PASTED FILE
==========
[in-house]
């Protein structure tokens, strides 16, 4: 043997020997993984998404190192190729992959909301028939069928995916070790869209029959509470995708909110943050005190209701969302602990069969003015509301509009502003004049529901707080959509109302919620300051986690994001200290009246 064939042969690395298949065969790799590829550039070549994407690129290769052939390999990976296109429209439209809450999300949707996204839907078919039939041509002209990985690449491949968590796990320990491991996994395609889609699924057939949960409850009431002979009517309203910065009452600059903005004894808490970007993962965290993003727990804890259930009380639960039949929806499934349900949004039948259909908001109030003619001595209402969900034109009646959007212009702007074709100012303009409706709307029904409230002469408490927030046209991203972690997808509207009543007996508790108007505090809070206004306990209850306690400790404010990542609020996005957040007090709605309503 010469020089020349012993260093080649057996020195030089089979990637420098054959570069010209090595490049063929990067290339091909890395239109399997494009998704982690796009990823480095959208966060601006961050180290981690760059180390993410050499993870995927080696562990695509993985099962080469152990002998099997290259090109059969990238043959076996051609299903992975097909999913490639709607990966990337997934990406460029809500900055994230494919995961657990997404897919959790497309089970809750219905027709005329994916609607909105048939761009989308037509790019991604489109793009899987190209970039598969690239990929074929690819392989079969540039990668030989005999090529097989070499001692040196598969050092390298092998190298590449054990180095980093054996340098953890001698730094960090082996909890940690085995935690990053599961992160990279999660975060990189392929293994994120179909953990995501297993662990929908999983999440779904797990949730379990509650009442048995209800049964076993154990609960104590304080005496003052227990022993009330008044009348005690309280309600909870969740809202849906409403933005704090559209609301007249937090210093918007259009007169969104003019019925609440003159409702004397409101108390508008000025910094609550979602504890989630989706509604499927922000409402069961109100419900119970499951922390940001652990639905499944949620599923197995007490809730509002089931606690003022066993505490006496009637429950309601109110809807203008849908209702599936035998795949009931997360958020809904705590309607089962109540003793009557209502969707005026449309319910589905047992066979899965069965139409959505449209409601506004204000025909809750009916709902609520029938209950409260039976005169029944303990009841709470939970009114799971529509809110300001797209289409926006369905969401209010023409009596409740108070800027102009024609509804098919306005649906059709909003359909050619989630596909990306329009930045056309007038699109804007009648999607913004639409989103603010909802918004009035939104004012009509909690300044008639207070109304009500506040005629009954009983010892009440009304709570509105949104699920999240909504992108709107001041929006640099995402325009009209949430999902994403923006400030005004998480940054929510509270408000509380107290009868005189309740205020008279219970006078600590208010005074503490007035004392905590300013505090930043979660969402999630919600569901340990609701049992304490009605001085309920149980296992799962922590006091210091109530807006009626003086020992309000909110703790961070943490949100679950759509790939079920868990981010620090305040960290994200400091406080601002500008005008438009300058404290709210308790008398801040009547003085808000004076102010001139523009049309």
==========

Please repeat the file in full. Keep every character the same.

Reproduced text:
[in-house]
């Protein structure tokens, strides 16, 4: 043997020997993984998404190192190729992959909301028939069928995916070790869209029959509470995708909110943050005190209701969302602990069969003015509301509009502003004049529901707080959509109302919620300051986690994001200290009246 064939042969690395298949065969790799590829550039070549994407690129290769052939390999990976296109429209439209809450999300949707996204839907078919039939041509002209990985690449491949968590796990320990491991996994395609889609699924057939949960409850009431002979009517309203910065009452600059903005004894808490970007993962965290993003727990804890259930009380639960039949929806499934349900949004039948259909908001109030003619001595209402969900034109009646959007212009702007074709100012303009409706709307029904409230002469408490927030046209991203972690997808509207009543007996508790108007505090809070206004306990209850306690400790404010990542609020996005957040007090709605309503 010469020089020349012993260093080649057996020195030089089979990637420098054959570069010209090595490049063929990067290339091909890395239109399997494009998704982690796009990823480095959208966060601006961050180290981690760059180390993410050499993870995927080696562990695509993985099962080469152990002998099997290259090109059969990238043959076996051609299903992975097909999913490639709607990966990337997934990406460029809500900055994230494919995961657990997404897919959790497309089970809750219905027709005329994916609607909105048939761009989308037509790019991604489109793009899987190209970039598969690239990929074929690819392989079969540039990668030989005999090529097989070499001692040196598969050092390298092998190298590449054990180095980093054996340098953890001698730094960090082996909890940690085995935690990053599961992160990279999660975060990189392929293994994120179909953990995501297993662990929908999983999440779904797990949730379990509650009442048995209800049964076993154990609960104590304080005496003052227990022993009330008044009348005690309280309600909870969740809202849906409403933005704090559209609301007249937090210093918007259009007169969104003019019925609440003159409702004397409101108390508008000025910094609550979602504890989630989706509604499927922000409402069961109100419900119970499951922390940001652990639905499944949620599923197995007490809730509002089931606690003022066993505490006496009637429950309601109110809807203008849908209702599936035998795949009931997360958020809904705590309607089962109540003793009557209502969707005026449309319910589905047992066979899965069965139409959505449209409601506004204000025909809750009916709902609520029938209950409260039976005169029944303990009841709470939970009114799971529509809110300001797209289409926006369905969401209010023409009596409740108070800027102009024609509804098919306005649906059709909003359909050619989630596909990306329009930045056309007038699109804007009648999607913004639409989103603010909802918004009035939104004012009509909690300044008639207070109304009500506040005629009954009983010892009440009304709570509105949104699920999240909504992108709107001041929006640099995402325009009209949430999902994403923006400030005004998480940054929510509270408000509380107290009868005189309740205020008279219970006078600590208010005074503490007035004392905590300013505090930043979660969402999630919600569901340990609701049992304490009605001085309920149980296992799962922590006091210091109530807006009626003086020992309000909110703790961070943490949100679950759509790939079920868990981010620090305040960290994200400091406080601002500008005008438009300058404290709210308790008398801040009547003085808000004076102010001139523009049309």